The magnificent swim holes of Savai’i

Another star attraction on the South Coast, Afu A’au Falls. You’ll struggle to find a prettier swimming hole, or a more searing image of tropical paradise. This hidden waterfall plunges from the dense rainforest, into a cool crystalline pool. The water is 35 metres deep in the heart of the pool, although it’s shallower on the outer rim. As the mercury soared, a conga-line of pleasure-seekers flocked to the swimming hole, eagerly lapping up the chance for a restorative heat-busting dip in this knock-out location.

The swim holes of Savai'i
The swim holes of Savai’i. Photo: Supplied

Polynesia’s largest ancient structure

Further inland is the Pulemelei Mound, Polynesia’s largest ancient structure. This enormous pyramid, as wide as 60 metres at its base, rises in two tiers of basalt to a height over 12 metres. Almost squarely oriented with the points on a compass, the original purpose of this enigmatic structure remains open to conjecture. Samoan oral traditions imply that such monuments were used for pigeon snaring or as a watch tower. In contrast, many archaeologists believe the pyramid’s flat top, or platform, is reminiscent of the pyramids built in Mesoamerica, and used for religious rituals. Believed to date back at least 1000 years, like many ancient structures in Savai’i, including the star-shaped platforms used to catch pigeons, they are being swallowed by the jungle.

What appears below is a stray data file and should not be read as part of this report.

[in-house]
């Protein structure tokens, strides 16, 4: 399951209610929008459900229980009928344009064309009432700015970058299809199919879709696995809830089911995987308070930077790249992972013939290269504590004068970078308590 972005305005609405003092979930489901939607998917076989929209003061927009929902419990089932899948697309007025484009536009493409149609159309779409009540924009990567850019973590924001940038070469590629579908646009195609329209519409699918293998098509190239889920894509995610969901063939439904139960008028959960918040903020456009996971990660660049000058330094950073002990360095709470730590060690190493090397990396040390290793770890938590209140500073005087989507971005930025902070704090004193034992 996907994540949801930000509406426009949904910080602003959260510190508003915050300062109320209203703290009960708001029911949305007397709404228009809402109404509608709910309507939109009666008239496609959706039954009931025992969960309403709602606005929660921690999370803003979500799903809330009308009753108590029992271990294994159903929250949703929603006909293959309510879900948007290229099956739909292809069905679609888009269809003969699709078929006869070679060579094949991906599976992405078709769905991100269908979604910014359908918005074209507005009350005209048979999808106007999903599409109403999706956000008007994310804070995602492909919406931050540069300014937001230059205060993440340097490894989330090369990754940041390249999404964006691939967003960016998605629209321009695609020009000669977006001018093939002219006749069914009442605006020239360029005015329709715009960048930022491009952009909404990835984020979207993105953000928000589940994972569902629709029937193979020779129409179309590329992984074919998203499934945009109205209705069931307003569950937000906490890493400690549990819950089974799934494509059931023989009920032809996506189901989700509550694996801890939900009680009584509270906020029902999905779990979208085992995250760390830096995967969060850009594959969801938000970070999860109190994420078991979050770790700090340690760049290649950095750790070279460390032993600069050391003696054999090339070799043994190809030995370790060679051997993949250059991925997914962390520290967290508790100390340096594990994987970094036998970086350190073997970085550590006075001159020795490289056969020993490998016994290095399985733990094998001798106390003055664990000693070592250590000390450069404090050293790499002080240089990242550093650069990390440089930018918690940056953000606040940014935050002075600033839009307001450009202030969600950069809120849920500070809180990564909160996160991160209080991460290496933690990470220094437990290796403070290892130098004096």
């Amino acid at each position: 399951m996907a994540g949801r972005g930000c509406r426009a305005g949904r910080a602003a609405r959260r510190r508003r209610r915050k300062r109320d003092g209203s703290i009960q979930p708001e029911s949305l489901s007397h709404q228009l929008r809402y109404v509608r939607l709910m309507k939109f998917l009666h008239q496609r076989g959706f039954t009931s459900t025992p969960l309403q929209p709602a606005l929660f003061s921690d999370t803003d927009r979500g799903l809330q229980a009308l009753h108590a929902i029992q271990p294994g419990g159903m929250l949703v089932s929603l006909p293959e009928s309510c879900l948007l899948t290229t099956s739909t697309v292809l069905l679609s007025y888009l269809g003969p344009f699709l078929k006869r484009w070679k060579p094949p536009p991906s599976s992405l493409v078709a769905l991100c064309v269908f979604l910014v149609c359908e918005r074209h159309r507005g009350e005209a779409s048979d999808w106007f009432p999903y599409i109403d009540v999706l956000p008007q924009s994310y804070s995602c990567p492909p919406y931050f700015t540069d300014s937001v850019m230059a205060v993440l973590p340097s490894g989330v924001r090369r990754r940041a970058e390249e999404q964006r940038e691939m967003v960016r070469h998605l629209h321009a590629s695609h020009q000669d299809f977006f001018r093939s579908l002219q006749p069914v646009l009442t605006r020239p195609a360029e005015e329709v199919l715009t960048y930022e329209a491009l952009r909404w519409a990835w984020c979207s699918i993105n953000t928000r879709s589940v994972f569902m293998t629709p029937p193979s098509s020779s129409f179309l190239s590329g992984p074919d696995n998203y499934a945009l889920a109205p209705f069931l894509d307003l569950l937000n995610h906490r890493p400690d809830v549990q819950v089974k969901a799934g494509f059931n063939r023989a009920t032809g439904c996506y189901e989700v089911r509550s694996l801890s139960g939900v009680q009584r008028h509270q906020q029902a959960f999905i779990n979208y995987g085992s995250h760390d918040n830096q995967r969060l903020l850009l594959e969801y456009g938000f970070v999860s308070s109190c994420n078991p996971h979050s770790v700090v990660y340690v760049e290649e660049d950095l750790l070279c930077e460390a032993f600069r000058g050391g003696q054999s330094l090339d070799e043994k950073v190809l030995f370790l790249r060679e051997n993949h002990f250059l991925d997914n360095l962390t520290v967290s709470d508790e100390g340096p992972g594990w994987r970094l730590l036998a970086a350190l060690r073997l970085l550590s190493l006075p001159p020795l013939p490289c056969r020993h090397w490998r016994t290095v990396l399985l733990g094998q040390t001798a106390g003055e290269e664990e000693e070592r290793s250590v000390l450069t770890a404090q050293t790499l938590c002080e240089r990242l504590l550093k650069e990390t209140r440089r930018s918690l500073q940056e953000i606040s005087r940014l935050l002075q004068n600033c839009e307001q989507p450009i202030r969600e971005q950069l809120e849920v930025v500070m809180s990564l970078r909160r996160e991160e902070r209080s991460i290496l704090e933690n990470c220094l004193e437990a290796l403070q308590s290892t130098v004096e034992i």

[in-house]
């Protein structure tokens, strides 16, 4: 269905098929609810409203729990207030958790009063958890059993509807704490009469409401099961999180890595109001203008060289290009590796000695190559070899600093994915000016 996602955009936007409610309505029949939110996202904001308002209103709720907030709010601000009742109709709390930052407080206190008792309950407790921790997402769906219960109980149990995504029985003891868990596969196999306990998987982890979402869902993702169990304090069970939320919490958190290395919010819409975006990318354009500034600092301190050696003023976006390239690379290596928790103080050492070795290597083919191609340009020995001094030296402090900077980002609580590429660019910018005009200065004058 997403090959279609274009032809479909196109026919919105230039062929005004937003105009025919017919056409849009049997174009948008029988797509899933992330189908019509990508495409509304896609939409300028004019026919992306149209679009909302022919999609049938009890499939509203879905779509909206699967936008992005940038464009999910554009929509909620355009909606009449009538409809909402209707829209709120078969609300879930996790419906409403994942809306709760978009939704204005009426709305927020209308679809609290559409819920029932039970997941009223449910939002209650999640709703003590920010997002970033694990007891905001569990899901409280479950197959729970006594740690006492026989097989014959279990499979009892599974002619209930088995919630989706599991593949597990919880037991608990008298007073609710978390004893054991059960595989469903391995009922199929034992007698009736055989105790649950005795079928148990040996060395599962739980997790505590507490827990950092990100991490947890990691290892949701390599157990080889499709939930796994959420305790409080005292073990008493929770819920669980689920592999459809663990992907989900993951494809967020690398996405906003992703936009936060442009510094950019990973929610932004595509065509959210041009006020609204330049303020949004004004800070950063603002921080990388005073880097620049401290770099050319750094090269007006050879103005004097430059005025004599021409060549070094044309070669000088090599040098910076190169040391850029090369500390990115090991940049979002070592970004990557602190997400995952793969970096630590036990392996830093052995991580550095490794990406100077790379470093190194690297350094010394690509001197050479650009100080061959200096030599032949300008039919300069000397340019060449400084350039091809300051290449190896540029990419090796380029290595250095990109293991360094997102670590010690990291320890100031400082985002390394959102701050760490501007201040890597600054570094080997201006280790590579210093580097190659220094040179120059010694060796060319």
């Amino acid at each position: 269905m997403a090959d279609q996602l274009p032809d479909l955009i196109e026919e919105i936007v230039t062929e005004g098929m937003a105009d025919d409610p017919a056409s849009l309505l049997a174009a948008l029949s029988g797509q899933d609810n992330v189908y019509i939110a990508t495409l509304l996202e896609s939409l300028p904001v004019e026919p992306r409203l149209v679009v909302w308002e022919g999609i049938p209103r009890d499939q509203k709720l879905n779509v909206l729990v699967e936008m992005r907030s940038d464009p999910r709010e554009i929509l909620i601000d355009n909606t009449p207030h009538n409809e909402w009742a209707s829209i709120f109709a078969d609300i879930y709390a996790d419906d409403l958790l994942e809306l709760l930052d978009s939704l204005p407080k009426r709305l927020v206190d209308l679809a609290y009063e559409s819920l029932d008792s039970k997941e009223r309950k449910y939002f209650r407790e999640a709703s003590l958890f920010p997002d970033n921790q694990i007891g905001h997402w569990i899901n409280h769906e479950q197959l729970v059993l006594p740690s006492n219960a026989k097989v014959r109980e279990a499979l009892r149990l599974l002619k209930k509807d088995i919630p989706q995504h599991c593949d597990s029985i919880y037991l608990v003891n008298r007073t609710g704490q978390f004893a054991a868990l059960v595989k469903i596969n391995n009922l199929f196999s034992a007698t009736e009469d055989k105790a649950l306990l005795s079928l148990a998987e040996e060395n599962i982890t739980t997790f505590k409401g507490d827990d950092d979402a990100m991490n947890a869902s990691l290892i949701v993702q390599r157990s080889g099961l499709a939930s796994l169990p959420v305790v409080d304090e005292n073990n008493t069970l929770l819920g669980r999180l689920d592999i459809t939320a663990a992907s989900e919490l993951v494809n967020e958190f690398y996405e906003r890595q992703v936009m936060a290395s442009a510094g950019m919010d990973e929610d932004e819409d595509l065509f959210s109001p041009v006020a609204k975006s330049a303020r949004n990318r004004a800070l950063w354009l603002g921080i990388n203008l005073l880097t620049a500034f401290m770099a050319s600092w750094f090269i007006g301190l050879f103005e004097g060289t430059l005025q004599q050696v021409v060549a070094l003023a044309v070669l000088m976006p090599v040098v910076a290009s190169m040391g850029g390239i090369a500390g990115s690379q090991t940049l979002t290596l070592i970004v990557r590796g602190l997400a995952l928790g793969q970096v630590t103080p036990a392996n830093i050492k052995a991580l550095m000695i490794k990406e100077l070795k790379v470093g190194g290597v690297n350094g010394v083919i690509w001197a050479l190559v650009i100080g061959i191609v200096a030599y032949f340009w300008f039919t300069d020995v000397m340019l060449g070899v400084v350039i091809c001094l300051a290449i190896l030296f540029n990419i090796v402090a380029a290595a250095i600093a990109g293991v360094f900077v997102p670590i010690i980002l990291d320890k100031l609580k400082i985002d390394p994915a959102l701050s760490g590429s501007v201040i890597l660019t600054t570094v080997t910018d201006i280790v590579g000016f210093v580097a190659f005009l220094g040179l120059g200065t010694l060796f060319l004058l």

John Williams monument in Savai'i, Samoa
John Williams monument in Savai’i, Samoa. Photo: Mike Yardley

Saleaula Lava Field

Another huge highlight awaited me on the north coast of Savai’i, at the Saleaula Lava Field. This sprawling geological phenomenon is the legacy of volcanic activity, when Mount Matavanu started erupting in 1905. I strolled across the eerie black landscape, surveying the remains of buried villages, where homes and buildings were swallowed up by the lava flow. She kept on coughing for a further six years, pouring yet more lava onto the field, covering an area of over 100 square kilometres. Five villages were buried, although thankfully the lava was slow-moving so there were no fatalities. When you step onto the lava field and its bleak, black canvas, you’ll also notice the beauty in nature’s brutality.  Swirling, shapely patterns fan out across the volcanic rock, like the ripples on the surface of a lake.

Saleaula Lava Field Church ruins, Samoa
Saleaula Lava Field Church ruins, Samoa. Photo: Mike Yardley